Farm operators which have harvested early may already be engaged in fall tillage, which means a forward look to 2012 crops. You probably have an idea of prices for anhydrous ammonia, and the seed dealers have been calling you for the past two months. Some early discussions may have already been held with land owners about cash rents for the coming year. And if you are harvesting continuous corn that has yielded less than rotated corn, your thoughts about seed bean prices may be top of mind. So let’s discuss crop budgets for 2012.
The Purdue crew (ag econ, agronomy, plant pathology) has calculated a 2012 crop cost and return guide which will help Cornbelt farmers estimate input costs and know how much money will be left to either pay cash rent or add to their bottom line. Their calculations are provided for average soils, and also for soils that will provide yields that are both 20% above and 20% below average. Their numbers also are broken out for farms with 1,000 acres and those with 3,000 acres, with both continuous corn and rotational corn. Market prices are based on new crop prices for 2012 corn and beans, less an average basis. Their numbers also include crop budgets and returns for wheat and double-crop soybeans. Since there are so many variables, let’s look at an average soil with a rotational cropping program.
In this sample farm corn revenue per acre is calculated at $1,027 based on a 163 bu. yield and a $6.30 elevator price. Beans provide $642 in revenue from a 49 bushel yield and a $13.10 cash price.
The Purdue example uses 2011 input prices, so there will be some adjustment for 2012. The fertility program is detailed at the website, but costs $179 per acre for corn and $80 for soybeans. Seed prices are $107 for corn and $62 for beans. Pesticides are $38 for corn and $29 for beans. Fuel costs $27 for corn and $12 for beans, with an additional $32 for drying costs for corn. Hauling, interest, and insurance round out the input costs, for a total of $461 for corn and $230 for soybeans. When that is subtracted from the revenue generated from crop sales, the contribution margin is $566 for corn and $412 for beans, which is the return to labor and management.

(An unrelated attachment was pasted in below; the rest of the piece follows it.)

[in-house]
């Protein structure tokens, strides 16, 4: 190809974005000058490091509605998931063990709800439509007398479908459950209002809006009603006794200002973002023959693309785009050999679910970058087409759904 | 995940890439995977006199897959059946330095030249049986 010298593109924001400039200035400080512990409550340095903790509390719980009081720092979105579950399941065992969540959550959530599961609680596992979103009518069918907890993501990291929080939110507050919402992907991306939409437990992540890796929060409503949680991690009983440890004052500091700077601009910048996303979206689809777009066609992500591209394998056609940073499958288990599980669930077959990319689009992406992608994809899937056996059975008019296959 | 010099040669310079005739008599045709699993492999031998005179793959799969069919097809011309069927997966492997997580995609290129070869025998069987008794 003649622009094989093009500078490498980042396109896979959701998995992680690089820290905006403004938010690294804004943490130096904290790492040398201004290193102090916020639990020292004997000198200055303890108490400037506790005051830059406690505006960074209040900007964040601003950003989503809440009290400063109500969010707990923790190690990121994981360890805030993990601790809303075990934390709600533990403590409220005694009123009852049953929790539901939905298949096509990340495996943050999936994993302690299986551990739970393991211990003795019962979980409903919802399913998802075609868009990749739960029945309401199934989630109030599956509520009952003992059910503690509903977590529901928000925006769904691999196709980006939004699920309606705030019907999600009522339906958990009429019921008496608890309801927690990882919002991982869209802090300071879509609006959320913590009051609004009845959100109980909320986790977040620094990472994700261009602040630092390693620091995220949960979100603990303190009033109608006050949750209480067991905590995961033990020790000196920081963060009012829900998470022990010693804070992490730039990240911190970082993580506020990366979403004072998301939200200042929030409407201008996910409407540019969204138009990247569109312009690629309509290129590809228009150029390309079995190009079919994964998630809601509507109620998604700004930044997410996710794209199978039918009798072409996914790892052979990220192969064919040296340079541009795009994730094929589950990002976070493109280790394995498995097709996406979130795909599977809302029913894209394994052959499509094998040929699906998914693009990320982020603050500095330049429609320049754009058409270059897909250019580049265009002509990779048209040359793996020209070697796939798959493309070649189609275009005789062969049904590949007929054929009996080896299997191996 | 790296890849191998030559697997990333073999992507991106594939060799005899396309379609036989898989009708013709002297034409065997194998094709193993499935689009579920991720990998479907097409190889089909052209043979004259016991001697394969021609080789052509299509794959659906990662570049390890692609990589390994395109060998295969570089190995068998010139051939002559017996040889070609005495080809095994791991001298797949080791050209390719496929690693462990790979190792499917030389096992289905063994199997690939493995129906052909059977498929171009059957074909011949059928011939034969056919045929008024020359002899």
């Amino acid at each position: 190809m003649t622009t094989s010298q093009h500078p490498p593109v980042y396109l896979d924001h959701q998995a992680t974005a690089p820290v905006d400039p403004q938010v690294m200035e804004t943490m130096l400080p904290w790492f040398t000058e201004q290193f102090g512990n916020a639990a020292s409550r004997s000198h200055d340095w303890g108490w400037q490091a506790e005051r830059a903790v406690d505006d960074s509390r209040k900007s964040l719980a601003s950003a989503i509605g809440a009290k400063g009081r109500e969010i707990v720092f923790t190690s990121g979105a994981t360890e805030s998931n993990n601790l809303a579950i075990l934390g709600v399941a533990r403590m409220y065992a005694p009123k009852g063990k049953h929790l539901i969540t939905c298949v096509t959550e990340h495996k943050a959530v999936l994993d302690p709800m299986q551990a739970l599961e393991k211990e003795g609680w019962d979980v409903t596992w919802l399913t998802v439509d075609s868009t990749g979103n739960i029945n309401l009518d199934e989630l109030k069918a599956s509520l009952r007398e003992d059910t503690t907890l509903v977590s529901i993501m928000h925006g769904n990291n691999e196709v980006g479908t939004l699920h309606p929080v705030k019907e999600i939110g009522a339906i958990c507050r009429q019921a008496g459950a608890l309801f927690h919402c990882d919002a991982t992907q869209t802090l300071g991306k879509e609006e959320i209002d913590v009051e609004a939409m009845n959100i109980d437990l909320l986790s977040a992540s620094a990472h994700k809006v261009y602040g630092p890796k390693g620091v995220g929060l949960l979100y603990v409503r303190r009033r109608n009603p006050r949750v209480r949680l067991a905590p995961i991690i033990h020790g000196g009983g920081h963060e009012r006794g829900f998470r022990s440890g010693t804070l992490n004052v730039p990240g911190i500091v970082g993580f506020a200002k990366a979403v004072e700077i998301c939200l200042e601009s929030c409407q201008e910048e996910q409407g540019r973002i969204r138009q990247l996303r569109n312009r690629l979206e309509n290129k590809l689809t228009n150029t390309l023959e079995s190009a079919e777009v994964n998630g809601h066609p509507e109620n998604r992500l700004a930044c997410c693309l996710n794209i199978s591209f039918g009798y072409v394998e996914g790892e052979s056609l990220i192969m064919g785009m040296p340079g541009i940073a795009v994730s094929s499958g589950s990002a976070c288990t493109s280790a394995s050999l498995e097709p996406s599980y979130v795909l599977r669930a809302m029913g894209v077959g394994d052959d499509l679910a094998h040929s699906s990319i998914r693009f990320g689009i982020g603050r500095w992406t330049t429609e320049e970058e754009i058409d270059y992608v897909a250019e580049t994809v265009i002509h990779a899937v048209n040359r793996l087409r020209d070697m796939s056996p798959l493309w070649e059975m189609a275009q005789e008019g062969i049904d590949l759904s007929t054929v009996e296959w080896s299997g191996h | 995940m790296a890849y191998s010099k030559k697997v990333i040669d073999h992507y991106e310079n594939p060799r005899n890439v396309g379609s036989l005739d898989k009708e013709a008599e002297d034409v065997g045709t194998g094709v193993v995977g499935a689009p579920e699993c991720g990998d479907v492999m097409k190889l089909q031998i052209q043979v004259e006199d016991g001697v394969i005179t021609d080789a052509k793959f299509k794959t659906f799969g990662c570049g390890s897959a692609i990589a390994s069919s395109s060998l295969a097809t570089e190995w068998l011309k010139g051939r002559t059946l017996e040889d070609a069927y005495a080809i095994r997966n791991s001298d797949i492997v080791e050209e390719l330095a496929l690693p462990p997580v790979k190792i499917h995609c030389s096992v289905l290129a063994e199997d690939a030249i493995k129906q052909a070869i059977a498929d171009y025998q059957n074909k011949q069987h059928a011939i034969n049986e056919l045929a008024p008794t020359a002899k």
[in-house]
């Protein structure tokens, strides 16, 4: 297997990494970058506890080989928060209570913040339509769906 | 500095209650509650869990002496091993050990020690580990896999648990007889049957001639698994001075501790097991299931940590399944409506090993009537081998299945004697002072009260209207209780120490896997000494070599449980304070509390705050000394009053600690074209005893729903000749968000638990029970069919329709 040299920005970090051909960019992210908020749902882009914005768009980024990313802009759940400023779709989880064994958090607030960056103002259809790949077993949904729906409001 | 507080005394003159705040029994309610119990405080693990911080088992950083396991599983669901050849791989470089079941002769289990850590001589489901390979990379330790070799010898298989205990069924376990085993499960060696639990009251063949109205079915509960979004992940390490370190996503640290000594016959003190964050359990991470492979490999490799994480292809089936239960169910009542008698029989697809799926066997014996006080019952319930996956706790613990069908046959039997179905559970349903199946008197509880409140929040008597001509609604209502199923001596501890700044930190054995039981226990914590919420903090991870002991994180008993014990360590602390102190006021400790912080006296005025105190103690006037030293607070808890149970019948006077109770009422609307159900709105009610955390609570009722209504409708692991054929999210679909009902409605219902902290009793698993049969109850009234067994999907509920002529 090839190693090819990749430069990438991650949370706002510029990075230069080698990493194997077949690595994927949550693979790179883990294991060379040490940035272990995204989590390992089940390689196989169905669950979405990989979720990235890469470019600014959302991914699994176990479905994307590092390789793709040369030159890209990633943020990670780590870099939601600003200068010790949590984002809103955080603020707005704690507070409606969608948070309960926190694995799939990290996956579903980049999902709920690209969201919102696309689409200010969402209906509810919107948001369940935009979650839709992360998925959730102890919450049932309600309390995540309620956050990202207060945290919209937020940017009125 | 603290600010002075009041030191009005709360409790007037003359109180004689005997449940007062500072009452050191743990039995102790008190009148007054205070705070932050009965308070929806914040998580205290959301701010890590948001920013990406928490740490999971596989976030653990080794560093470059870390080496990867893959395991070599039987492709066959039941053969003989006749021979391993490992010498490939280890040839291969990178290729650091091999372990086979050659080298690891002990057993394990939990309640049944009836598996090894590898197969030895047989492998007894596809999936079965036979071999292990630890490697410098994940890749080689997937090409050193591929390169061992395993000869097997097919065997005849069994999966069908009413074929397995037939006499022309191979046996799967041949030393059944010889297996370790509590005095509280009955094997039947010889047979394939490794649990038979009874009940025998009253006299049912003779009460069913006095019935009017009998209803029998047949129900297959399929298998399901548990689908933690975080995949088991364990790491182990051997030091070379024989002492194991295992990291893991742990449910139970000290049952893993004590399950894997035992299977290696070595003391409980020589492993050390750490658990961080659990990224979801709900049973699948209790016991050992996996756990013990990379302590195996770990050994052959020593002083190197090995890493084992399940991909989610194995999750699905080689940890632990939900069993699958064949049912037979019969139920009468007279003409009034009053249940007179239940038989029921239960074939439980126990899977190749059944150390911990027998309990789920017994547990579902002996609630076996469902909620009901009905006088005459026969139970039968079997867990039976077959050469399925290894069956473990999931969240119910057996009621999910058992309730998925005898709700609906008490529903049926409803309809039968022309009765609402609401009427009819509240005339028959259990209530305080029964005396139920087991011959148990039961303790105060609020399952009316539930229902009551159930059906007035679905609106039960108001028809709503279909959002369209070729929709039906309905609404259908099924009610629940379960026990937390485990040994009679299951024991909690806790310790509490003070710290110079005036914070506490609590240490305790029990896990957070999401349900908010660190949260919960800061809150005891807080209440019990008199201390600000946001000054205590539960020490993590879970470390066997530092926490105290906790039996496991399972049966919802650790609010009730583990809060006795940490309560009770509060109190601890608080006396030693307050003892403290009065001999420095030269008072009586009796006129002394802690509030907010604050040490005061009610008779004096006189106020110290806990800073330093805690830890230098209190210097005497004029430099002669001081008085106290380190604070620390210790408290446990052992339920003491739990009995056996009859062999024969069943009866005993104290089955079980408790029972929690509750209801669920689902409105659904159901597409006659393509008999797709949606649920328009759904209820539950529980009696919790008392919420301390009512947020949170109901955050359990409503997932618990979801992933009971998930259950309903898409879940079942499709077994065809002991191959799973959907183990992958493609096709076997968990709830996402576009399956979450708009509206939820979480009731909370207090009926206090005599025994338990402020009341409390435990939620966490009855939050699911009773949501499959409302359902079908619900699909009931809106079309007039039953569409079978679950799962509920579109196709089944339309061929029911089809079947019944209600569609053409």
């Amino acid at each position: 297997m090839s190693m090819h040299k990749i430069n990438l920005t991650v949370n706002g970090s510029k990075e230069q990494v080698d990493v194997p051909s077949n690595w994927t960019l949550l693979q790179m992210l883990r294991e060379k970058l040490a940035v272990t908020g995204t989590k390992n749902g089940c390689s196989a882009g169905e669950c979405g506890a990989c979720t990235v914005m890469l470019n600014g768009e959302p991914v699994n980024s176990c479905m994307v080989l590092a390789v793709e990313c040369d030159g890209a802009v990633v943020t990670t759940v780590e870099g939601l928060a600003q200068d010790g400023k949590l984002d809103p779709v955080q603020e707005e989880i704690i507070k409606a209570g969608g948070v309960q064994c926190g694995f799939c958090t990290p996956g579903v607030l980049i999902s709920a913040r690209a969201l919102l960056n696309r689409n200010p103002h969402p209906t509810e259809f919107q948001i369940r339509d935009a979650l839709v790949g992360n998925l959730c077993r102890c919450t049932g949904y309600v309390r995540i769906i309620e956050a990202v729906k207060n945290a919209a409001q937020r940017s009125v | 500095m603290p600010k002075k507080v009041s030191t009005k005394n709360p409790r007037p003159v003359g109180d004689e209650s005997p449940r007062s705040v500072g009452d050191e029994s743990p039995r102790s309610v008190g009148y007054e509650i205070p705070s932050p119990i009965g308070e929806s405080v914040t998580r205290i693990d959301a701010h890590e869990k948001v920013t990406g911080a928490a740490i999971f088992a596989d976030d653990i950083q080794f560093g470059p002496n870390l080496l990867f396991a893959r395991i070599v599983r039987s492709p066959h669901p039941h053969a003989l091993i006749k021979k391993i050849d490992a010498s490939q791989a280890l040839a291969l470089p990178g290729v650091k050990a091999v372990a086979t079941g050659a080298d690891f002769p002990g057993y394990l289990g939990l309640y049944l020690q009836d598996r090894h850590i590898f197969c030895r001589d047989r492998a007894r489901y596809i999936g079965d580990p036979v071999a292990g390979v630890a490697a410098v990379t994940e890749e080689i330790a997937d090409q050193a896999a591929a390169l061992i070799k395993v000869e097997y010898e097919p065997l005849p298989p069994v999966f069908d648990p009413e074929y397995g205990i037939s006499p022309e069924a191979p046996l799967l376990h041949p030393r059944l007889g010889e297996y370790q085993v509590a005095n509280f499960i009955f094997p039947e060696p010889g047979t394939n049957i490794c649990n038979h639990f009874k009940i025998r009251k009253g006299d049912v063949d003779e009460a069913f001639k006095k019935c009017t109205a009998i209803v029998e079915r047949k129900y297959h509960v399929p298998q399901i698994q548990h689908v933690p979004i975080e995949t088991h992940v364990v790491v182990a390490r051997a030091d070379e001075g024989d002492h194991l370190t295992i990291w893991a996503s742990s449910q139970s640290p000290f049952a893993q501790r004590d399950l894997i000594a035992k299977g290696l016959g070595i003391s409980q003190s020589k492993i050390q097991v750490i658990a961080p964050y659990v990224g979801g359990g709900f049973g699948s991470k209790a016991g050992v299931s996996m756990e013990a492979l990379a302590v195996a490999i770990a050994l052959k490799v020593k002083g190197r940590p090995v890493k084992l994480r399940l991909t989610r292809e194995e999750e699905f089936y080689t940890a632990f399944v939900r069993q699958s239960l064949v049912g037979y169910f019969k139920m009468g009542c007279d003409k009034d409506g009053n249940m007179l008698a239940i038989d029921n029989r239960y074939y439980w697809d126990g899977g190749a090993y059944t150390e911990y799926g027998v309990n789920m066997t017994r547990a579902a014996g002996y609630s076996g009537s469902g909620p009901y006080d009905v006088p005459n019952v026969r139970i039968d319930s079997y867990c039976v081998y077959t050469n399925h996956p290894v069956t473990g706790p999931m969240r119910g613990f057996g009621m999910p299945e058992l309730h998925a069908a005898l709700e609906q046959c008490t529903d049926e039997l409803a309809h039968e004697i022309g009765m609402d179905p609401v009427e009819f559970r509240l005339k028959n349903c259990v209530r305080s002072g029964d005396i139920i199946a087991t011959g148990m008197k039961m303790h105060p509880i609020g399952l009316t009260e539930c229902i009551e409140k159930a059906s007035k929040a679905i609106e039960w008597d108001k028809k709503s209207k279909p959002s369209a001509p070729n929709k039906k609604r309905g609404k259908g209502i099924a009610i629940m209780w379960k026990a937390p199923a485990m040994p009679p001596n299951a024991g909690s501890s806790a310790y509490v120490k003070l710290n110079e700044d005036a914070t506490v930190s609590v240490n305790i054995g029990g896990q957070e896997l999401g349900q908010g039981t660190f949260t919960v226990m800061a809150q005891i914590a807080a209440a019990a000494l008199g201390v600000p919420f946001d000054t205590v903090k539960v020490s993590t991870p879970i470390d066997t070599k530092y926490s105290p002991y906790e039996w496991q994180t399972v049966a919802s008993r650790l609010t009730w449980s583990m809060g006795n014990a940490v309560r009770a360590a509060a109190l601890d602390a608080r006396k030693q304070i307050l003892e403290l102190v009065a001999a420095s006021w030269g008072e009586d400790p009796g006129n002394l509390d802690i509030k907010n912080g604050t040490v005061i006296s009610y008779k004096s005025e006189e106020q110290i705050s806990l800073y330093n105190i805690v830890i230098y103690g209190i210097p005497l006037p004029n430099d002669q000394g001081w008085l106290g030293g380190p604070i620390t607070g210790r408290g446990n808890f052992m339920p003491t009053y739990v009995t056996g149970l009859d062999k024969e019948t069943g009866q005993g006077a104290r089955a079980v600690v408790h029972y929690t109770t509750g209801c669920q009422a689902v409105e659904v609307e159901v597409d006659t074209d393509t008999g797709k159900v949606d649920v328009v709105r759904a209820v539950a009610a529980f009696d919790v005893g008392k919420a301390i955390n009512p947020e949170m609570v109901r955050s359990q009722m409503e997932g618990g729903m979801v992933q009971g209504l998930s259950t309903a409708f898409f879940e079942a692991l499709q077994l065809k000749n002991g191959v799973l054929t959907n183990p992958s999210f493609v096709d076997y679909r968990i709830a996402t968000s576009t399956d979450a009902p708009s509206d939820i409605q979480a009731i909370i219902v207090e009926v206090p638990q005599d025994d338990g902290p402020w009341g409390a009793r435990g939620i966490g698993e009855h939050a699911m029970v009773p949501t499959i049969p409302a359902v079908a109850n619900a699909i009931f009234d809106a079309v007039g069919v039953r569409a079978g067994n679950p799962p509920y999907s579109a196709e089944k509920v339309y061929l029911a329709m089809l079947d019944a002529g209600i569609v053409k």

When the margin is spread over the entire farm, it provides $489 per acre for rotated crops, and is added to $20 per acre for government payment to push it to $509 per acre. Annual overhead is subtracted, which includes machinery replacement at $76 per acre for 1,000 acre farms and $63 per acre for 3,000 acre farms. Drying costs are $12 per acre, labor and family charges are $52 for smaller farms and $38 for larger farms. The payment to family is calculated from typical family household budgets, which include non-farm income, and account for both income and self-employment taxes. After calculating the annual overhead, the Purdue economists say that leaves $180 per acre from 1,000 acre farms and $207 per acre from 3,000 acre farms. Those earnings leave very little with which to pay cash rent, and again, only include 2011 inputs costs, and not 2012 input costs.
While complete crop inputs costs for 2012 crops are not yet known, it is possible to begin the budgeting process for raising corn and beans for next year to help determine levels of potential profitability. Use 2011 crop input costs and make slight adjustments upward, particularly for fertilizer and seed. Then factor in 2012 harvest prices, and reduce the per acre revenue with the annual overhead and family living expense. There will be profits for next year, but insufficient ones to pay high cash rents that land owners may demand.
Source: the Farmgate Blog